Do you measure development by income or by behaviour?
'We measure the impact using questionnaires but also by playing games with real money. In Burundi we are conducting an experiment to measure the levels of mutual trust among the villagers - trust is a very important condition for economic development. We give people an envelope with money. They can keep it, but they can also give the money, or some of it, to other people in the village. We do that for them and they don't know who gets the money. When we give away money we triple the amount. The recipient is also given the option - anonymously again - to give away some of the money. So people have to consider: if I give away money, will I then get some back from my fellow villagers?'

What is achieved by a game like that?
'When markets develop and people start thinking more commercially, trust increases. At first you see it mainly within the family, and then it spreads to strangers. That is important if, for example, you want to buy something on credit. Without trust a society stays stuck at the flea market level - fair exchange. We research the factors that explain mutual trust and could therefore contribute to more effective aid.'

Improving development aid with five researchers: isn't that a bit ambitious?
'We cannot achieve anything alone. We dovetail this research with research on institutions and agricultural development done by the International Food Policy Research Institute (IFPRI). That project is much bigger. We focus on African countries that have recently had a civil war. We also link up with ongoing projects by development organizations, including some of the World Bank's. I will soon have four PhD students in Africa researching development at village level. And then I will look for a Postdoc who will analyse the relation between agricultural development and institutions at the macro level, and work with me on the links with the micro-studies. That should generate broader findings on which interventions in agricultural development raise a farmer's income.'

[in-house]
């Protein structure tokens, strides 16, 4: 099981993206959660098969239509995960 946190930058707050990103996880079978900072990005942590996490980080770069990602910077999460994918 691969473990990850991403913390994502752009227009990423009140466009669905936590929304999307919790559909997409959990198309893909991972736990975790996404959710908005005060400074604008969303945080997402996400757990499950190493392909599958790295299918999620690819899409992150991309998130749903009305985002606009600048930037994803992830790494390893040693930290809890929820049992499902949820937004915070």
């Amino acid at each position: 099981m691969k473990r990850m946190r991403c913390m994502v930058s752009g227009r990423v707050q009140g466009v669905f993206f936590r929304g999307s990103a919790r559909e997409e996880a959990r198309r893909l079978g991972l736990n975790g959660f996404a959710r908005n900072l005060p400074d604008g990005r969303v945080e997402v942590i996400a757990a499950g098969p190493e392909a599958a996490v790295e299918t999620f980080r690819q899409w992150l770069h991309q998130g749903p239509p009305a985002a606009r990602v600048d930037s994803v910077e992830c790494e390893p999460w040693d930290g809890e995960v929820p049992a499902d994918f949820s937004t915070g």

Erwin Bulte has been in the top ten for publications by Dutch economists for years. In 2007, he came to Wageningen from Tilburg as a 'high potential'. He became professor of Development Economics and already had a Vidi grant from the NWO in the bag. He used those funds to research the 'resources curse': the idea that development countries suffer more than they benefit from their mineral resources, because of the civil war and corruption they provoke. When he began the research, he believed in this curse. Five years and fifteen articles later, he is a critic of it. He wrote about this in Science. The Vidi grant ended this year. Time for a Vici, the last of the trio of NWO grants, Veni, Vidi, Vici.
Last year, his research proposal for a Vici grant was rejected by a narrow margin. This year's proposal was assessed as excellent and he won the grant. 'I worked on it fulltime for three weeks. The research had more focus and coherence.' The money will enable Bulte to appoint three PhD researchers and a postdoc, which will help him develop a clear research line in the chair group. 'We have about thirty PhD students in the group. But because of the external funding, there is no real research agenda to speak of. The Vici grant will enable us to get a group of researchers to work together intensively.'